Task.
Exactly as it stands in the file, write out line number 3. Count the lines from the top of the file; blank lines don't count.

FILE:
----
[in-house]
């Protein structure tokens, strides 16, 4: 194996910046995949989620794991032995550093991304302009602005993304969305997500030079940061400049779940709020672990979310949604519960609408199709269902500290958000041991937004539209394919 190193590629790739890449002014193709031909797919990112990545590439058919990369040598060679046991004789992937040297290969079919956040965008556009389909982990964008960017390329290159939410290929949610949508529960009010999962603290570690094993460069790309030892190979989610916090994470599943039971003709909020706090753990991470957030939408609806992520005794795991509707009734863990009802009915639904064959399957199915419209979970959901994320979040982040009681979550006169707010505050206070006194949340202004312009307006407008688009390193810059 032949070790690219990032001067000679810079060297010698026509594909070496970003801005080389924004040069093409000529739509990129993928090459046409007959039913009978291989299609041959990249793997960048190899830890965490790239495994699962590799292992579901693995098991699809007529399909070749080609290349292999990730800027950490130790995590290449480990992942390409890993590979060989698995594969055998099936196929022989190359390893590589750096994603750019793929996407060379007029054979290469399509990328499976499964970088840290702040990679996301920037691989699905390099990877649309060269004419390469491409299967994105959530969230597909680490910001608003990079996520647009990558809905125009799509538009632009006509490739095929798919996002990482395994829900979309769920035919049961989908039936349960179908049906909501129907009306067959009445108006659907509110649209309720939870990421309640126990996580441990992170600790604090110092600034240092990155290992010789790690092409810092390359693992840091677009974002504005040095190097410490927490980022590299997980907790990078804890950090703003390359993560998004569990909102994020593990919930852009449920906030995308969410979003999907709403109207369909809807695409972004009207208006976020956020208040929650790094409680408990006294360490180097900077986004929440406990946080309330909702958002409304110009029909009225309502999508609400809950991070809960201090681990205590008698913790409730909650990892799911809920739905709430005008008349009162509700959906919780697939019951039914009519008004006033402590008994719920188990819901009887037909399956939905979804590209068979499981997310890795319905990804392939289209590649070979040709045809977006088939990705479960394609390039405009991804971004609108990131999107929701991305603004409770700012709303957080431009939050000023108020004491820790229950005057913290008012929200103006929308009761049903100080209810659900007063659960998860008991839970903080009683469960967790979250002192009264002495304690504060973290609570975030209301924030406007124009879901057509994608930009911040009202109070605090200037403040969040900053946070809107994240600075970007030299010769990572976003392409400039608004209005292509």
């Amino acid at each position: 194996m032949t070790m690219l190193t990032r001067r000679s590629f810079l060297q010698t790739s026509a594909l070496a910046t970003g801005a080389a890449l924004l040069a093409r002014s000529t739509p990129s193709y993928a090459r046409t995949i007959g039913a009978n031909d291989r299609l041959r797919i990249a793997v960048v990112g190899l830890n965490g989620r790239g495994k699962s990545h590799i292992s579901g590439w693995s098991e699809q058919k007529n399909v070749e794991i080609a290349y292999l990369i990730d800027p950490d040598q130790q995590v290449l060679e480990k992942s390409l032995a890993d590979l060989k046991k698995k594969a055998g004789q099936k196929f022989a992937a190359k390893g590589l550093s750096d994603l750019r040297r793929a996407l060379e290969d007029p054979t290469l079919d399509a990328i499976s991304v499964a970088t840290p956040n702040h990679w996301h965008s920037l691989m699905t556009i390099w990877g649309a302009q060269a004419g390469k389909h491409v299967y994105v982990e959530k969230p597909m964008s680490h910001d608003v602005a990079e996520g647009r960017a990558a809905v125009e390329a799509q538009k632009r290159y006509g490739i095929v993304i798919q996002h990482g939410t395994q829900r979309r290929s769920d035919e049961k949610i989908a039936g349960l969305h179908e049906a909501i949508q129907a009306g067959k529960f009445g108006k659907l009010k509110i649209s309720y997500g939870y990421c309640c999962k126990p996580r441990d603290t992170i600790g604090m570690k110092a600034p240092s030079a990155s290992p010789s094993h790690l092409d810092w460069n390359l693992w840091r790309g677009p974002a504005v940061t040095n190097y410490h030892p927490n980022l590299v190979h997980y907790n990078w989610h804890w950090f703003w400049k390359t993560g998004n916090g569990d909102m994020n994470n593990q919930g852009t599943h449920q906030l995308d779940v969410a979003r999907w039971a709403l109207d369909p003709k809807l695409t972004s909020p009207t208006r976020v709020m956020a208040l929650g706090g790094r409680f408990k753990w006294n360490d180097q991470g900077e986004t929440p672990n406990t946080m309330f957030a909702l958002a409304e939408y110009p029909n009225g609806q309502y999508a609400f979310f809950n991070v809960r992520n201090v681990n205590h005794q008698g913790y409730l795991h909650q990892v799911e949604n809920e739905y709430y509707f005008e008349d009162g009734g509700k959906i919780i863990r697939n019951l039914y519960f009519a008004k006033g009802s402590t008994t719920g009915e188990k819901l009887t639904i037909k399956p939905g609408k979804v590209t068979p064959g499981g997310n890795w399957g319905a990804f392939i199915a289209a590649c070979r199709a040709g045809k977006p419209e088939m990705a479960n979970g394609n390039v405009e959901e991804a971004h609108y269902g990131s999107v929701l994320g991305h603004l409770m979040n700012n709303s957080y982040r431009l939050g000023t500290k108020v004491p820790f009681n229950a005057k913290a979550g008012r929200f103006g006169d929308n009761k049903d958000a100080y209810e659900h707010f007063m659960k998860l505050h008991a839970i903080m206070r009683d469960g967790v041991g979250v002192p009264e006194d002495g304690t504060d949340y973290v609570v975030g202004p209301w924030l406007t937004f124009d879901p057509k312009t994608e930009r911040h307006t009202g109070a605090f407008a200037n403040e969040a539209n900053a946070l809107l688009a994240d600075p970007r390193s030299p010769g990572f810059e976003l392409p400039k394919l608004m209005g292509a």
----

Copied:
């Amino acid at each position: 194996m032949t070790m690219l190193t990032r001067r000679s590629f810079l060297q010698t790739s026509a594909l070496a910046t970003g801005a080389a890449l924004l040069a093409r002014s000529t739509p990129s193709y993928a090459r046409t995949i007959g039913a009978n031909d291989r299609l041959r797919i990249a793997v960048v990112g190899l830890n965490g989620r790239g495994k699962s990545h590799i292992s579901g590439w693995s098991e699809q058919k007529n399909v070749e794991i080609a290349y292999l990369i990730d800027p950490d040598q130790q995590v290449l060679e480990k992942s390409l032995a890993d590979l060989k046991k698995k594969a055998g004789q099936k196929f022989a992937a190359k390893g590589l550093s750096d994603l750019r040297r793929a996407l060379e290969d007029p054979t290469l079919d399509a990328i499976s991304v499964a970088t840290p956040n702040h990679w996301h965008s920037l691989m699905t556009i390099w990877g649309a302009q060269a004419g390469k389909h491409v299967y994105v982990e959530k969230p597909m964008s680490h910001d608003v602005a990079e996520g647009r960017a990558a809905v125009e390329a799509q538009k632009r290159y006509g490739i095929v993304i798919q996002h990482g939410t395994q829900r979309r290929s769920d035919e049961k949610i989908a039936g349960l969305h179908e049906a909501i949508q129907a009306g067959k529960f009445g108006k659907l009010k509110i649209s309720y997500g939870y990421c309640c999962k126990p996580r441990d603290t992170i600790g604090m570690k110092a600034p240092s030079a990155s290992p010789s094993h790690l092409d810092w460069n390359l693992w840091r790309g677009p974002a504005v940061t040095n190097y410490h030892p927490n980022l590299v190979h997980y907790n990078w989610h804890w950090f703003w400049k390359t993560g998004n916090g569990d909102m994020n994470n593990q919930g852009t599943h449920q906030l995308d779940v969410a979003r999907w039971a709403l109207d369909p003709k809807l695409t972004s909020p009207t208006r976020v709020m956020a208040l929650g706090g790094r409680f408990k753990w006294n360490d180097q991470g900077e986004t929440p672990n406990t946080m309330f957030a909702l958002a409304e939408y110009p029909n009225g609806q309502y999508a609400f979310f809950n991070v809960r992520n201090v681990n205590h005794q008698g913790y409730l795991h909650q990892v799911e949604n809920e739905y709430y509707f005008e008349d009162g009734g509700k959906i919780i863990r697939n019951l039914y519960f009519a008004k006033g009802s402590t008994t719920g009915e188990k819901l009887t639904i037909k399956p939905g609408k979804v590209t068979p064959g499981g997310n890795w399957g319905a990804f392939i199915a289209a590649c070979r199709a040709g045809k977006p419209e088939m990705a479960n979970g394609n390039v405009e959901e991804a971004h609108y269902g990131s999107v929701l994320g991305h603004l409770m979040n700012n709303s957080y982040r431009l939050g000023t500290k108020v004491p820790f009681n229950a005057k913290a979550g008012r929200f103006g006169d929308n009761k049903d958000a100080y209810e659900h707010f007063m659960k998860l505050h008991a839970i903080m206070r009683d469960g967790v041991g979250v002192p009264e006194d002495g304690t504060d949340y973290v609570v975030g202004p209301w924030l406007t937004f124009d879901p057509k312009t994608e930009r911040h307006t009202g109070a605090f407008a200037n403040e969040a539209n900053a946070l809107l688009a994240d600075p970007r390193s030299p010769g990572f810059e976003l392409p400039k394919l608004m209005g292509a």